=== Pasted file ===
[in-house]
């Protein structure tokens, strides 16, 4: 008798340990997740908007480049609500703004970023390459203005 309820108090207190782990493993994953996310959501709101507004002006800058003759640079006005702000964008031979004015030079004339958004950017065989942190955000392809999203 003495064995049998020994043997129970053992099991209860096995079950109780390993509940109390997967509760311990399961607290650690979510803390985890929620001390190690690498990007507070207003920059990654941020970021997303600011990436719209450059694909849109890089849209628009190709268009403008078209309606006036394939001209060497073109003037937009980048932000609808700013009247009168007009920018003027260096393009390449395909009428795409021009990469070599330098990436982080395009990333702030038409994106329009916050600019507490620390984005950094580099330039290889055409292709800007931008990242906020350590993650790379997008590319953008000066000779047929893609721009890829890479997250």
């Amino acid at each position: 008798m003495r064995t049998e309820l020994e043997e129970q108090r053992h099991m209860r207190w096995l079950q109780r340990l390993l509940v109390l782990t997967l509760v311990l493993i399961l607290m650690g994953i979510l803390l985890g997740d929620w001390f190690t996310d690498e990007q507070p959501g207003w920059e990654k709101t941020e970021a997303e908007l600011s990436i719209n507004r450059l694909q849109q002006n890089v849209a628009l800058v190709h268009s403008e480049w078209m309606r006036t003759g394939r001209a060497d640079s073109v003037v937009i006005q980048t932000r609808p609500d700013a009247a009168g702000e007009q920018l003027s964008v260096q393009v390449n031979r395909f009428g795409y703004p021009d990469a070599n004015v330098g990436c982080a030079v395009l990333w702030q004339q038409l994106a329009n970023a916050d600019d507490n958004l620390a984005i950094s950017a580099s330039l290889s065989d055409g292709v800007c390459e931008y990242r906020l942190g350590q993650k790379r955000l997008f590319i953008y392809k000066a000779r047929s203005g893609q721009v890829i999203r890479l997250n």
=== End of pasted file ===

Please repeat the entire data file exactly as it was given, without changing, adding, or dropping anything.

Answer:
[in-house]
């Protein structure tokens, strides 16, 4: 008798340990997740908007480049609500703004970023390459203005 309820108090207190782990493993994953996310959501709101507004002006800058003759640079006005702000964008031979004015030079004339958004950017065989942190955000392809999203 003495064995049998020994043997129970053992099991209860096995079950109780390993509940109390997967509760311990399961607290650690979510803390985890929620001390190690690498990007507070207003920059990654941020970021997303600011990436719209450059694909849109890089849209628009190709268009403008078209309606006036394939001209060497073109003037937009980048932000609808700013009247009168007009920018003027260096393009390449395909009428795409021009990469070599330098990436982080395009990333702030038409994106329009916050600019507490620390984005950094580099330039290889055409292709800007931008990242906020350590993650790379997008590319953008000066000779047929893609721009890829890479997250």
């Amino acid at each position: 008798m003495r064995t049998e309820l020994e043997e129970q108090r053992h099991m209860r207190w096995l079950q109780r340990l390993l509940v109390l782990t997967l509760v311990l493993i399961l607290m650690g994953i979510l803390l985890g997740d929620w001390f190690t996310d690498e990007q507070p959501g207003w920059e990654k709101t941020e970021a997303e908007l600011s990436i719209n507004r450059l694909q849109q002006n890089v849209a628009l800058v190709h268009s403008e480049w078209m309606r006036t003759g394939r001209a060497d640079s073109v003037v937009i006005q980048t932000r609808p609500d700013a009247a009168g702000e007009q920018l003027s964008v260096q393009v390449n031979r395909f009428g795409y703004p021009d990469a070599n004015v330098g990436c982080a030079v395009l990333w702030q004339q038409l994106a329009n970023a916050d600019d507490n958004l620390a984005i950094s950017a580099s330039l290889s065989d055409g292709v800007c390459e931008y990242r906020l942190g350590q993650k790379r955000l997008f590319i953008y392809k000066a000779r047929s203005g893609q721009v890829i999203r890479l997250n």